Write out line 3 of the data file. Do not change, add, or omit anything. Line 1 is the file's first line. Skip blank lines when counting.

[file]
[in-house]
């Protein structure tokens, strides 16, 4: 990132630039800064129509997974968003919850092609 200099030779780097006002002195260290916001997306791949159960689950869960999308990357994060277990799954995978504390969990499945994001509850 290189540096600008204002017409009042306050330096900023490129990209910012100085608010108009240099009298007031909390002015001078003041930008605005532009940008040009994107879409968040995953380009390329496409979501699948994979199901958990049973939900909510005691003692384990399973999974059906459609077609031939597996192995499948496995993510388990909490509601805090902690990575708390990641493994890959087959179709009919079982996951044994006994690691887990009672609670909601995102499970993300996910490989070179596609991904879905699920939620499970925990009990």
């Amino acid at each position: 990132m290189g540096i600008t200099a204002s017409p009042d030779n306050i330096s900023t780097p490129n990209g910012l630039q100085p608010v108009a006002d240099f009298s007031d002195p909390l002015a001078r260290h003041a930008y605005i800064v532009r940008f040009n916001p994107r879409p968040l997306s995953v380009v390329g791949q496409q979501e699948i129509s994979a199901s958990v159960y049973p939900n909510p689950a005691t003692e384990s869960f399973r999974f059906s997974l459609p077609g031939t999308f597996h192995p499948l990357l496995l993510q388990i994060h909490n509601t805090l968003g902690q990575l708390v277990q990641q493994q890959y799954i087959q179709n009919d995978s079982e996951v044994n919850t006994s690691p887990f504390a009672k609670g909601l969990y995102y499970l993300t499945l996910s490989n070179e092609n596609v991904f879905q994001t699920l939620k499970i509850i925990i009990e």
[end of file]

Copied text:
């Amino acid at each position: 990132m290189g540096i600008t200099a204002s017409p009042d030779n306050i330096s900023t780097p490129n990209g910012l630039q100085p608010v108009a006002d240099f009298s007031d002195p909390l002015a001078r260290h003041a930008y605005i800064v532009r940008f040009n916001p994107r879409p968040l997306s995953v380009v390329g791949q496409q979501e699948i129509s994979a199901s958990v159960y049973p939900n909510p689950a005691t003692e384990s869960f399973r999974f059906s997974l459609p077609g031939t999308f597996h192995p499948l990357l496995l993510q388990i994060h909490n509601t805090l968003g902690q990575l708390v277990q990641q493994q890959y799954i087959q179709n009919d995978s079982e996951v044994n919850t006994s690691p887990f504390a009672k609670g909601l969990y995102y499970l993300t499945l996910s490989n070179e092609n596609v991904f879905q994001t699920l939620k499970i509850i925990i009990e």